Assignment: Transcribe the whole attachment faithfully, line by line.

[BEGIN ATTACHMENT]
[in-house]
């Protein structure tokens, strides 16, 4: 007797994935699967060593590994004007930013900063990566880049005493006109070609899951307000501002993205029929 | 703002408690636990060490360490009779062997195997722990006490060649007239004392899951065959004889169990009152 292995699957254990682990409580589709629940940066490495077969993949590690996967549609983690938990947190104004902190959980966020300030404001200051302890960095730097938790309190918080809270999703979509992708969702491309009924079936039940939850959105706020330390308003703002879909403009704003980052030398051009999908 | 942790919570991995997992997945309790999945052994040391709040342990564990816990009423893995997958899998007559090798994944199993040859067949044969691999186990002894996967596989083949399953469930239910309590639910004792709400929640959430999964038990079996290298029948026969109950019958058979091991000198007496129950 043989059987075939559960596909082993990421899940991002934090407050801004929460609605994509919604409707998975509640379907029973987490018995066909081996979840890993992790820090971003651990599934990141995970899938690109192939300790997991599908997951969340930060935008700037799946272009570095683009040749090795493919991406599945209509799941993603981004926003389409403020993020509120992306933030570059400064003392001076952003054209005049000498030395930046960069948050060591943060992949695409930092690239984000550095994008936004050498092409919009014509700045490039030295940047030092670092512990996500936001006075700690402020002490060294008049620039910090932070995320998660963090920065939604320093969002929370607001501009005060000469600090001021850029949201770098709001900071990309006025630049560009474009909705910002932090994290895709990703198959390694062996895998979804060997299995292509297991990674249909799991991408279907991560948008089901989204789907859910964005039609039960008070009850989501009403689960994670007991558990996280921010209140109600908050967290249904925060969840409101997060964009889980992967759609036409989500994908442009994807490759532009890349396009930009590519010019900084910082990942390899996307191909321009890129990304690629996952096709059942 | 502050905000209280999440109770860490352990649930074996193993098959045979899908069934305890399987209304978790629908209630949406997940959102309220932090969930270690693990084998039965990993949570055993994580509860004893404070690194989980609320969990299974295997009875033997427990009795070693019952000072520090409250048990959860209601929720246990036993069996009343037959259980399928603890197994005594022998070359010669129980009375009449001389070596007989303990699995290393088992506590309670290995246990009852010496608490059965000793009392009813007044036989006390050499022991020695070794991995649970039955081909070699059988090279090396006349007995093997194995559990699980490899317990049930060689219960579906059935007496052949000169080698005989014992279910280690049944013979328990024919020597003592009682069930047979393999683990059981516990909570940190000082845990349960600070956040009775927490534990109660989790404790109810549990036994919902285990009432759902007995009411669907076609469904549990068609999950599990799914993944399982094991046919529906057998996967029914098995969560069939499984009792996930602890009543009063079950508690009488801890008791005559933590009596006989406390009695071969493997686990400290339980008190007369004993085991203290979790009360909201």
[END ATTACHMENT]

[in-house]
């Protein structure tokens, strides 16, 4: 007797994935699967060593590994004007930013900063990566880049005493006109070609899951307000501002993205029929 | 703002408690636990060490360490009779062997195997722990006490060649007239004392899951065959004889169990009152 292995699957254990682990409580589709629940940066490495077969993949590690996967549609983690938990947190104004902190959980966020300030404001200051302890960095730097938790309190918080809270999703979509992708969702491309009924079936039940939850959105706020330390308003703002879909403009704003980052030398051009999908 | 942790919570991995997992997945309790999945052994040391709040342990564990816990009423893995997958899998007559090798994944199993040859067949044969691999186990002894996967596989083949399953469930239910309590639910004792709400929640959430999964038990079996290298029948026969109950019958058979091991000198007496129950 043989059987075939559960596909082993990421899940991002934090407050801004929460609605994509919604409707998975509640379907029973987490018995066909081996979840890993992790820090971003651990599934990141995970899938690109192939300790997991599908997951969340930060935008700037799946272009570095683009040749090795493919991406599945209509799941993603981004926003389409403020993020509120992306933030570059400064003392001076952003054209005049000498030395930046960069948050060591943060992949695409930092690239984000550095994008936004050498092409919009014509700045490039030295940047030092670092512990996500936001006075700690402020002490060294008049620039910090932070995320998660963090920065939604320093969002929370607001501009005060000469600090001021850029949201770098709001900071990309006025630049560009474009909705910002932090994290895709990703198959390694062996895998979804060997299995292509297991990674249909799991991408279907991560948008089901989204789907859910964005039609039960008070009850989501009403689960994670007991558990996280921010209140109600908050967290249904925060969840409101997060964009889980992967759609036409989500994908442009994807490759532009890349396009930009590519010019900084910082990942390899996307191909321009890129990304690629996952096709059942 | 502050905000209280999440109770860490352990649930074996193993098959045979899908069934305890399987209304978790629908209630949406997940959102309220932090969930270690693990084998039965990993949570055993994580509860004893404070690194989980609320969990299974295997009875033997427990009795070693019952000072520090409250048990959860209601929720246990036993069996009343037959259980399928603890197994005594022998070359010669129980009375009449001389070596007989303990699995290393088992506590309670290995246990009852010496608490059965000793009392009813007044036989006390050499022991020695070794991995649970039955081909070699059988090279090396006349007995093997194995559990699980490899317990049930060689219960579906059935007496052949000169080698005989014992279910280690049944013979328990024919020597003592009682069930047979393999683990059981516990909570940190000082845990349960600070956040009775927490534990109660989790404790109810549990036994919902285990009432759902007995009411669907076609469904549990068609999950599990799914993944399982094991046919529906057998996967029914098995969560069939499984009792996930602890009543009063079950508690009488801890008791005559933590009596006989406390009695071969493997686990400290339980008190007369004993085991203290979790009360909201």